Through recent school observations, I have found numerous exemplars of policies and practices that promote safe and supportive learning environments:

Discipline/Bullying Data Collection and Positive Behavior Celebrations

  • At B. Combs Elementary (Leadership Magnet) in Wake County, NC, classrooms collect discipline/behavior data, and if a class meets its goal, they participate in the coveted Silver Tray Luncheon, with festive fanfare and formal dinnerware. This special event celebrates classes each quarter who have met their behavior goals and highlights the expectations of mutual respect, leadership, and kindness.
  • In a Flagler County, FL, pilot program, schools offset discipline referrals and bullying incidents from the district’s online reporting tool by actively seeking out and recognizing students and bystanders who are positively representing their school “brand” of empathy and collaboration. This focus on the greater school community and rewarding positive behavior has resulted in decreased discipline referrals and increased attendance for both students and teachers.

 Collaborative Classroom Culture and Peer Leadership/Support

  • In New York City, the teachers at the High School of Fashion Industries have incorporated the use of “restorative circles,” or small-group meetings in which students and a teacher mediator harness the power of communication within classrooms to publicly address and collectively solve discipline/bullying problems. Teachers also host lunchtime “office hours,” during which students can express concerns and issues in an inviting atmosphere.
  • At the Aventura City of Excellence School in Miami-Dade County, FL, boys in Grades 5–8 participate in a Men in the Making Mentoring Club to learn how to reduce negative behavior and bullying by building their confidence and abilities through life skills and character development. These young men develop leadership skills by mentoring younger students to support the creation of a sustainable, positive, and success-driven classroom environment.

Call to Action

Join this week’s ESSA discussion on KDP Global about these questions:

  1. After reading about some of the ways schools are addressing discipline, harassment, and school climate, what is one strategy you can extract from these best practices and use in your own school?
  2. What are some of the best practices you have implemented to help create a positive, violence-free learning environment in your classroom?
  3. What are some ways teachers can collaborate and help each other prevent discipline issues across grade level and content areas?

ohlson-photoMatthew Ohlson, Ph.D., is a faculty member in the College of Education and Human Services and Director of the C.A.M.P. Osprey leadership-mentoring program at the University of North Florida. His teaching, scholarship, and service focus on leadership development for administrators, teachers, and students to increase achievement and organizational culture.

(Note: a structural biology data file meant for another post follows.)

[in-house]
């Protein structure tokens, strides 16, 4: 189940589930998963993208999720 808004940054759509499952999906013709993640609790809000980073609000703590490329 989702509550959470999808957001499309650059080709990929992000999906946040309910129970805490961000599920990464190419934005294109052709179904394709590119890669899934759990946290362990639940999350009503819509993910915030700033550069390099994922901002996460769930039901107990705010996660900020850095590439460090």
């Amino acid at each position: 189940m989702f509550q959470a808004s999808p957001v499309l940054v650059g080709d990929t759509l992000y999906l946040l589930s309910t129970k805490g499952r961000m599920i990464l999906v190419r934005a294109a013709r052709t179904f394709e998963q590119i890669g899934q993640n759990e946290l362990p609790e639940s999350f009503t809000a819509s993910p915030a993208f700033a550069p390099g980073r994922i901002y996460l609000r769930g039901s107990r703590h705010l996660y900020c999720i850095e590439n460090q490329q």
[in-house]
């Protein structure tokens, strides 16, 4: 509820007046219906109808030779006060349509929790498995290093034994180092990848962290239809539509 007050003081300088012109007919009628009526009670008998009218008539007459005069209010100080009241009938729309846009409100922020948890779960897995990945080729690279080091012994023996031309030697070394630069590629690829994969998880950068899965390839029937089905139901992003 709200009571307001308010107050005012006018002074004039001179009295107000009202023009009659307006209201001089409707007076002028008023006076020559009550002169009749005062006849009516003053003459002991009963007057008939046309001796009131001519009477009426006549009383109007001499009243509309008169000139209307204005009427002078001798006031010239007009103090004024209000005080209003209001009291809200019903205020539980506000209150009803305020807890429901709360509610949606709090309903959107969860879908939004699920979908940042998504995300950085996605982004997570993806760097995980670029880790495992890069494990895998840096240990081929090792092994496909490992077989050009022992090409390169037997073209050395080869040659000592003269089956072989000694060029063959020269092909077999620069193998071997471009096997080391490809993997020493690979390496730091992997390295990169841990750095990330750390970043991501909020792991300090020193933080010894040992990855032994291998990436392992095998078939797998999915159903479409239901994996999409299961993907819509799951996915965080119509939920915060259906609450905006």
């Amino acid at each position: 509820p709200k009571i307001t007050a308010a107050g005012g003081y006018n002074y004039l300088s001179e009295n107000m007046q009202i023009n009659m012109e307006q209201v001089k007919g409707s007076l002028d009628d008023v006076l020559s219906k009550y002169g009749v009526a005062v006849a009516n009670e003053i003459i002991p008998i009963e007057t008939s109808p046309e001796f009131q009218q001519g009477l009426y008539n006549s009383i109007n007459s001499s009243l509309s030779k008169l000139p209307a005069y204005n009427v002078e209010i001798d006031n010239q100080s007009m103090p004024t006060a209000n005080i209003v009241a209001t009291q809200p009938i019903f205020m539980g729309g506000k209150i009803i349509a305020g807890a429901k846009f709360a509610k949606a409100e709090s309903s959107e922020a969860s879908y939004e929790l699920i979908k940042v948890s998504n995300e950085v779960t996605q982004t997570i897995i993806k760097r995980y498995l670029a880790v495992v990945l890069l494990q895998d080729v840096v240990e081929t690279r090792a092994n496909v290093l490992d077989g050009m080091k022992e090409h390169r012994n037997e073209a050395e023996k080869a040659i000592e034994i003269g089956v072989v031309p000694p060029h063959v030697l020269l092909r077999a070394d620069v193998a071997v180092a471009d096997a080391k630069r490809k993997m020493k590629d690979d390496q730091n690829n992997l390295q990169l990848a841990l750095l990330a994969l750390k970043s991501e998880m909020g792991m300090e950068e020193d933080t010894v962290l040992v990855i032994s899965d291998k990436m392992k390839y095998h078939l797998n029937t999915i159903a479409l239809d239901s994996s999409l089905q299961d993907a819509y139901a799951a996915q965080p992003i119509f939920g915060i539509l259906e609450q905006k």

Every Student Succeeds Act: Teacher Evaluation Policies

This is part of a series of blog posts by the KDP Public Policy Committee that examine the Every Student Succeeds Act of 2015 (ESSA), a law that outlines the federal government’s role in education. The purpose of the series is to educate KDP members about this important law and its impact on their work as educators.

In the past five years, many teachers experienced a shift in how they were evaluated. Instead of evaluations based on administrator observations and artifacts, the evaluations in many states began reflecting how those teachers’ students performed on standardized tests. The catalyst for this recent change: By the end of the 2013–2014 school year, states that received a waiver from meeting the proficiency standards of the No Child Left Behind Act (NCLB) were required to adopt teacher evaluation policies based on student achievement. Waiver requests were submitted by 45 states, and 43 of those requests were approved.

ESSA Changes

However, with the passage of ESSA, states no longer have to comply with these policies. ESSA forbids the Secretary of Education to force states to set up specific teacher evaluation policies (pp. 44–45), including the waiver policy previously used. Also, it encourages states to develop “high-quality evaluation tools, such as classroom observation rubrics” and provide training to school leaders on “how to accurately differentiate performance, provide useful and timely feedback, and use evaluation results to inform decision making about professional development, improvement strategies, and personnel decisions” (pp. 161–162).

The big stipulation, though, is that if Title II funds are used to create a new school evaluation plan, then this new plan needs to be “based in part on evidence of student achievement, which may include student growth” and “multiple measures of educator performance” (p. 169).

Looking to the Future

It will be interesting to see how this change affects state evaluation policies. Will states that changed their evaluation policies to fit the waiver make the change back, or will they continue to base their evaluation policies on student achievement? To complicate matters, this question comes at a time when many state education departments are experiencing staffing and budget issues. States facing staff cuts may find it more difficult to implement the changes they would like to make while still overseeing the normal operations of a state education department.

For specific examples of how states are managing the shift from NCLB policies to those of ESSA, see this KDP webpage tracking ESSA implementation information state by state.

Call to Action

Join this week’s ESSA discussion on KDP Global about these questions:

  1. How do you feel the ESSA will impact teacher evaluations?
  2. What is your state doing with its teacher evaluation policy?

mason_profile-imageDr. Curtis Mason is an assistant professor of education and KDP chapter counselor at Columbia College in Columbia, Missouri. He serves on the KDP Public Policy Committee.